Eggplant is a staple in my kitchen, but it wasn’t always. I hated eggplant with every fiber of my being until I was in fourth grade. My father, much to the chagrin of my mink-stoled doll collection, decided that following in my uncle’s footsteps as a furrier was not his dream. Instead, he bought an Italian restaurant and bar called the The Driftwood Lounge on Long Island, NY. They had a trusty bar crowd, live music on weekends, and some of the best damn Italian food anywhere. The chef, Tony, was a treasure of a cook from Italy. And while I was not old enough to stand hip-to-hip with them while Tony taught my father the way around the menu and how to run a professional kitchen, my turn came a few years later when my father taught me how to cook. It was Tony’s, and then my father’s, eggplant parmigiana that turned my head to the deep purple, fleshy fruit (yes fruit), the eggplant.
Eggplant season in California, when you will find the widest variety of eggplants, starts in June with a high season that hits its stride later in August and September, then tapers off through October. The most prevalent eggplant I find are the big girthy globes called Black Beauty which tend to be available all year long; smaller, more slender Asian varieties like the Ichiban, and even white ones with a wash of pink like the Rosa Bianca tend to have a shorter growing season. Eggplants can be large and round, as small as a handball, or delicate and slender like a princess’ slipper. And while we can get eggplants all year long, the eggplants you get in February either come from somewhere else, or they’ve been in cold storage getting bitter, wouldn’t you? Ok there are ways around the bitterness; read on.
Older more mature eggplants have dull, matte-looking skin, and feel soft. These are often bitter as the seeds have started to get larger as they age and, as they do, bitterness sets in. It’s part of Mother Nature’s plan—make the seeds undesirable so the plant can propagate.
When buying eggplants, choose fresh, firm, shiny-skinned ones that feel heavy in your hand. Eggplants like these are usually not bitter because the seeds have yet to mature. They’re best kept at about 50º; just don’t let them sit around the kitchen looking pretty.
To minimize bitterness, many cooks salt the eggplant flesh before cooking. Salting may also minimize the amount of oil the sponge-like eggplant will absorb during frying or even sautéing resulting in a crisper finish. I actually always soak and salt eggplant for eggplant parmigiana, as that is how I was taught by my father. And in deference to him, and Tony before him, I have taught my daughter to do the same.
To prepare eggplant for eggplant parmigiana, or for any dish where bitterness is a concern, first wash and slice the eggplant. Stack in layers in a large bowl, salting as you go and cover with cold water. Weight the slices down with a plate, to keep them submerged, for about 30 minutes. Then drain and place the eggplant between paper towels in layers, or clean cotton dish towels, and weight down again to get the moisture out. I usually put a cutting board on top and sit on it; it confuses the dog. By the way, if we’re grilling slices or roasting cubes in the oven, I never salt it and have never had a problem.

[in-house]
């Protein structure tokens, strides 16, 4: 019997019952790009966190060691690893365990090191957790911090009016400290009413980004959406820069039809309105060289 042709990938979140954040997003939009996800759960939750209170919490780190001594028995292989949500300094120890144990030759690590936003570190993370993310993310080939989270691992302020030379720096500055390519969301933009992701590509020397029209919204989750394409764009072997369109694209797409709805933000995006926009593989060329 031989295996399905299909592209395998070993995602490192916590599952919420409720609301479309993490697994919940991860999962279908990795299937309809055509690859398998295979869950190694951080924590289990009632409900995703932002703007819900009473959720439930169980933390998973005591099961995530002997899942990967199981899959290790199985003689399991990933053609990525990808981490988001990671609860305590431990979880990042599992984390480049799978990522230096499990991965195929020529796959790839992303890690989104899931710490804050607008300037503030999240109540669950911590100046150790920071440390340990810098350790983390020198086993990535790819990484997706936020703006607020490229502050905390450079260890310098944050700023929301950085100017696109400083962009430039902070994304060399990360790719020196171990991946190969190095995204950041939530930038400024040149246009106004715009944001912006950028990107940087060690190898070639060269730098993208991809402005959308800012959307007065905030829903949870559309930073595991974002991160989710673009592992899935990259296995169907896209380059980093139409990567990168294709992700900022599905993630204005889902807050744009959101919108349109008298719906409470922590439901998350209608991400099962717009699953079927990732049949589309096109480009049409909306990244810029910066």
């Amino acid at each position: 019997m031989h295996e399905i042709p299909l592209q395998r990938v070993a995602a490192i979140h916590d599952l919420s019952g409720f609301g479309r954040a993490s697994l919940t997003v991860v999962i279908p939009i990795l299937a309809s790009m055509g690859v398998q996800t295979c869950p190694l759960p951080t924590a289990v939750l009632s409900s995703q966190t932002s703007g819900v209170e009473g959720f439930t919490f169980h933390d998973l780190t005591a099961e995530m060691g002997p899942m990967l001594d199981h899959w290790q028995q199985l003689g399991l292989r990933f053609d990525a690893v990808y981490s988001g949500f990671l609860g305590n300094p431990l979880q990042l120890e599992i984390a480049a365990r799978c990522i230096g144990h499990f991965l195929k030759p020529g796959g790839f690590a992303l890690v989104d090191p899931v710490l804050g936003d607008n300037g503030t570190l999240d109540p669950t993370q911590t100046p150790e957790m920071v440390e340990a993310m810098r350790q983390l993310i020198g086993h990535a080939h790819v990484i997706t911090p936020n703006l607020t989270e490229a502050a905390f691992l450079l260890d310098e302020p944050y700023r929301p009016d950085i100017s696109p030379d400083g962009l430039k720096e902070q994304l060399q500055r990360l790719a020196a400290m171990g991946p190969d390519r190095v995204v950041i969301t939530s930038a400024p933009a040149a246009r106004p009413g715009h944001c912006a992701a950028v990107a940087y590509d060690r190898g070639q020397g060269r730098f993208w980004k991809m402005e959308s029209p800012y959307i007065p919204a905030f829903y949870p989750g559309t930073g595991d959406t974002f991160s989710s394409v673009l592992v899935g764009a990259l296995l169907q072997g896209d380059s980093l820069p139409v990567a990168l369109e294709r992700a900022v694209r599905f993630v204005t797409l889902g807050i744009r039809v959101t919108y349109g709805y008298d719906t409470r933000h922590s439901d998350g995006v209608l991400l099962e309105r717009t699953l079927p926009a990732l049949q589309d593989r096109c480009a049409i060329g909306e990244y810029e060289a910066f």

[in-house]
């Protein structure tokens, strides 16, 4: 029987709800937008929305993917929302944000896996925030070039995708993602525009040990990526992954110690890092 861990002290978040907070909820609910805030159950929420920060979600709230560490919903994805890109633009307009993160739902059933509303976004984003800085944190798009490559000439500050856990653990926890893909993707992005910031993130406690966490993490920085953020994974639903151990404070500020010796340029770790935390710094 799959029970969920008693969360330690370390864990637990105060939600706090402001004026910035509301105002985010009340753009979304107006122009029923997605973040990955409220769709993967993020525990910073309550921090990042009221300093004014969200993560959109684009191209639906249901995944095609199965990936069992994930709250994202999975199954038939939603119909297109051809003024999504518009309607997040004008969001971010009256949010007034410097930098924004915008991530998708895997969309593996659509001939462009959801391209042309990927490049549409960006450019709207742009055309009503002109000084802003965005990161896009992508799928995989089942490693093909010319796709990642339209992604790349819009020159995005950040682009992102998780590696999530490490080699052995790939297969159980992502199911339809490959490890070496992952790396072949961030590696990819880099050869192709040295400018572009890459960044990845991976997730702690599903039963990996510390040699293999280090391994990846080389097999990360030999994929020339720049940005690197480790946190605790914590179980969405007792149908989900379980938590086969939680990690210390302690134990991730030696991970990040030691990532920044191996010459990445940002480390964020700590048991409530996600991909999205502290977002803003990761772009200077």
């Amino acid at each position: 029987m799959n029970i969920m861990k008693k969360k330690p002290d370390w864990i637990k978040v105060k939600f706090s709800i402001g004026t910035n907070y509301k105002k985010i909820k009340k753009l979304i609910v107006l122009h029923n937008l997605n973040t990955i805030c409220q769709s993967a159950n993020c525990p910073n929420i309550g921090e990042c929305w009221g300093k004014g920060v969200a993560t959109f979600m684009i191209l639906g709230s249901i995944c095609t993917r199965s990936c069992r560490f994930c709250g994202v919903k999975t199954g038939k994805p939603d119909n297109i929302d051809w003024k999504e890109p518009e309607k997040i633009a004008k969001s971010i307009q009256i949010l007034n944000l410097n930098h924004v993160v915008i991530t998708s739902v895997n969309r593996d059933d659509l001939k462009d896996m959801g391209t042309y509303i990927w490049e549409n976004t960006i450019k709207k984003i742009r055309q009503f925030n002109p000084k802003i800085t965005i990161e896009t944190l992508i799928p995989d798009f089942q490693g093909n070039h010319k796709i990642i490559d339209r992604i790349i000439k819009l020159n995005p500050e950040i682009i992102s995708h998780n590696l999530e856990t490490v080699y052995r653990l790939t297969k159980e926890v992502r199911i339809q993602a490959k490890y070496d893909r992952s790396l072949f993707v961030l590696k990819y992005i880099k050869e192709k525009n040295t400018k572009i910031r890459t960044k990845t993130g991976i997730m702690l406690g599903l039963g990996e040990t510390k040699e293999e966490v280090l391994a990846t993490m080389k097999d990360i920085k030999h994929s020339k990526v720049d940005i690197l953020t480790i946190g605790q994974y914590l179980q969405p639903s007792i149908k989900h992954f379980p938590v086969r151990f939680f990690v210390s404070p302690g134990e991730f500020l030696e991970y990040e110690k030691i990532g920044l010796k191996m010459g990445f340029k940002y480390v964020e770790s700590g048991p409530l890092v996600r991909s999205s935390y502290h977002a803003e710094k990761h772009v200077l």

The beauty of eggplant, apart from being amenable to so many dishes that don’t require gluten or dairy, is that it can be roasted, fried, braised, sautéed, grilled, stir-fried, baked, even boiled. Grilled over, or even in, a wood-fire produces the most sensuous smoky flavor, but how often do you make a wood fire? Coal will suffice, and a gas flame works too, maybe just not so well. But it’s somewhat relative. If you’ve never had eggplant roasted by, or in, a wood fire, you wouldn’t know.
The earthy flavor of eggplant pairs especially well with cheese, garlic, olive oil, basil, parsley, and it’s familial nightshade sisters, peppers, and tomatoes. It’s long been favored in Indian cuisine as this is where eggplant originated, Middle Eastern cuisine (baba ganoush), as well as the Mediterranean dishes of Greece (moussaka or papoutsakia/stuffed eggplant), Italy (parmigiana), and France (ratatouille).
Some easy-to-prepare ideas to get you started:
Roast eggplant. Pre-heat oven to 375ºF. Wash and cut the eggplant into about 1-inch chunks. Scatter in a rimmed baking dish and pour a few tablespoons of olive oil over all. Sprinkle with salt and pepper and/or chili flakes if you like, then stir to coat evenly. Place in the oven and bake for a total of about 20-25 minutes. Stir about midway through the roasting to ensure overall browning.
Grilled eggplant slices. Brush thick slices of unpeeled eggplant with olive oil and balsamic, grill then sprinkle with freshly chopped herbs and balsamic. Serve as part of a larger antipasto with roasted peppers, a nice sopprasata or thin slices imported prosciutto.
Pasta Norma. Toss sautéed or roasted eggplant cubes, with a douse of tangy tomato sauce serve and add some crumbly ricotta salata, or shaved pecorino.
So if you’re already a fan, or didn’t know what to do with them, get thee to a market and start your own little love affair with these succulent beauties.